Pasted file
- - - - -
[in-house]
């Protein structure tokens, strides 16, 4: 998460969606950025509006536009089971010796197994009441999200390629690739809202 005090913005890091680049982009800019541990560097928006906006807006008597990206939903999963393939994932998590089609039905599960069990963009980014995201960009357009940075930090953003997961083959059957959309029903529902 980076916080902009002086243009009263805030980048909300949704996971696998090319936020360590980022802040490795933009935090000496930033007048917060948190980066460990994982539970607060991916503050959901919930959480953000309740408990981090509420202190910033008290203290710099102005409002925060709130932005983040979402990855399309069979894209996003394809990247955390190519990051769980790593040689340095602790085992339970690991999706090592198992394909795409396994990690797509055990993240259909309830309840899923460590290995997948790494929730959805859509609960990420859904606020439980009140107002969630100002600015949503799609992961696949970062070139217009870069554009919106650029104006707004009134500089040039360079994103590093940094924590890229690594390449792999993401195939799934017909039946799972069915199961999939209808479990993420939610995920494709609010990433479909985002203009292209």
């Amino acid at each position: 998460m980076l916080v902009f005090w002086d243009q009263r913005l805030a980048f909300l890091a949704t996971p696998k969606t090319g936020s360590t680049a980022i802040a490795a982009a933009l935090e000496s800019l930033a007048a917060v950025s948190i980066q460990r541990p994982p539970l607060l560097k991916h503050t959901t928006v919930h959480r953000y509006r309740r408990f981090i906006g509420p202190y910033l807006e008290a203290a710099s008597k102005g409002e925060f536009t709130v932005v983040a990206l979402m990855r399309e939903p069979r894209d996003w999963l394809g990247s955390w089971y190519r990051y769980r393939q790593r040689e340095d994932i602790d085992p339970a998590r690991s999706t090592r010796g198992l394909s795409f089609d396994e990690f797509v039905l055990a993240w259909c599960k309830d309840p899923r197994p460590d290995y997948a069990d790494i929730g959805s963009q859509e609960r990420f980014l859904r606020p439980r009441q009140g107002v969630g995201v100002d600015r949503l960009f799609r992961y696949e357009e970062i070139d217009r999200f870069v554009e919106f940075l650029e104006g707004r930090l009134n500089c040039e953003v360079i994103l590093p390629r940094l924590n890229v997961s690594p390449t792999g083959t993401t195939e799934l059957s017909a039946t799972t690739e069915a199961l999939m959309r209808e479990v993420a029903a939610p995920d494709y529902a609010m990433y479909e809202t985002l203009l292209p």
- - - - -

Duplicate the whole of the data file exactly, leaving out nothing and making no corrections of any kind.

[in-house]
């Protein structure tokens, strides 16, 4: 998460969606950025509006536009089971010796197994009441999200390629690739809202 005090913005890091680049982009800019541990560097928006906006807006008597990206939903999963393939994932998590089609039905599960069990963009980014995201960009357009940075930090953003997961083959059957959309029903529902 980076916080902009002086243009009263805030980048909300949704996971696998090319936020360590980022802040490795933009935090000496930033007048917060948190980066460990994982539970607060991916503050959901919930959480953000309740408990981090509420202190910033008290203290710099102005409002925060709130932005983040979402990855399309069979894209996003394809990247955390190519990051769980790593040689340095602790085992339970690991999706090592198992394909795409396994990690797509055990993240259909309830309840899923460590290995997948790494929730959805859509609960990420859904606020439980009140107002969630100002600015949503799609992961696949970062070139217009870069554009919106650029104006707004009134500089040039360079994103590093940094924590890229690594390449792999993401195939799934017909039946799972069915199961999939209808479990993420939610995920494709609010990433479909985002203009292209």
């Amino acid at each position: 998460m980076l916080v902009f005090w002086d243009q009263r913005l805030a980048f909300l890091a949704t996971p696998k969606t090319g936020s360590t680049a980022i802040a490795a982009a933009l935090e000496s800019l930033a007048a917060v950025s948190i980066q460990r541990p994982p539970l607060l560097k991916h503050t959901t928006v919930h959480r953000y509006r309740r408990f981090i906006g509420p202190y910033l807006e008290a203290a710099s008597k102005g409002e925060f536009t709130v932005v983040a990206l979402m990855r399309e939903p069979r894209d996003w999963l394809g990247s955390w089971y190519r990051y769980r393939q790593r040689e340095d994932i602790d085992p339970a998590r690991s999706t090592r010796g198992l394909s795409f089609d396994e990690f797509v039905l055990a993240w259909c599960k309830d309840p899923r197994p460590d290995y997948a069990d790494i929730g959805s963009q859509e609960r990420f980014l859904r606020p439980r009441q009140g107002v969630g995201v100002d600015r949503l960009f799609r992961y696949e357009e970062i070139d217009r999200f870069v554009e919106f940075l650029e104006g707004r930090l009134n500089c040039e953003v360079i994103l590093p390629r940094l924590n890229v997961s690594p390449t792999g083959t993401t195939e799934l059957s017909a039946t799972t690739e069915a199961l999939m959309r209808e479990v993420a029903a939610p995920d494709y529902a609010m990433y479909e809202t985002l203009l292209p």